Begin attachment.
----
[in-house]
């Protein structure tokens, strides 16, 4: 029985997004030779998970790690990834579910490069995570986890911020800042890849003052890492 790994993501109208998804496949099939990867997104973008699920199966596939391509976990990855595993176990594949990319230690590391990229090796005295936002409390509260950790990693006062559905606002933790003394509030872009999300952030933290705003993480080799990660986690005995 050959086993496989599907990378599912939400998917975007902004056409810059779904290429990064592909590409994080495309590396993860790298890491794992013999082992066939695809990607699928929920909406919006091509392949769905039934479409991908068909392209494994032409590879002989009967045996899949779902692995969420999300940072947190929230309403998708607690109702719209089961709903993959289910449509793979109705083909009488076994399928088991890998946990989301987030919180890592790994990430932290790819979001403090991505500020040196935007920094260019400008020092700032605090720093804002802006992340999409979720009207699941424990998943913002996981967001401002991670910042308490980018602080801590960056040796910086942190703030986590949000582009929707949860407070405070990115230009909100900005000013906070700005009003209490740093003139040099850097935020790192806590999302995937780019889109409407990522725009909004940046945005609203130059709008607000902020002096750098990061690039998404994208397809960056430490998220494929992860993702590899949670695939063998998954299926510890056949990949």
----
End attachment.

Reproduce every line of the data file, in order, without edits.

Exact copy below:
[in-house]
């Protein structure tokens, strides 16, 4: 029985997004030779998970790690990834579910490069995570986890911020800042890849003052890492 790994993501109208998804496949099939990867997104973008699920199966596939391509976990990855595993176990594949990319230690590391990229090796005295936002409390509260950790990693006062559905606002933790003394509030872009999300952030933290705003993480080799990660986690005995 050959086993496989599907990378599912939400998917975007902004056409810059779904290429990064592909590409994080495309590396993860790298890491794992013999082992066939695809990607699928929920909406919006091509392949769905039934479409991908068909392209494994032409590879002989009967045996899949779902692995969420999300940072947190929230309403998708607690109702719209089961709903993959289910449509793979109705083909009488076994399928088991890998946990989301987030919180890592790994990430932290790819979001403090991505500020040196935007920094260019400008020092700032605090720093804002802006992340999409979720009207699941424990998943913002996981967001401002991670910042308490980018602080801590960056040796910086942190703030986590949000582009929707949860407070405070990115230009909100900005000013906070700005009003209490740093003139040099850097935020790192806590999302995937780019889109409407990522725009909004940046945005609203130059709008607000902020002096750098990061690039998404994208397809960056430490998220494929992860993702590899949670695939063998998954299926510890056949990949």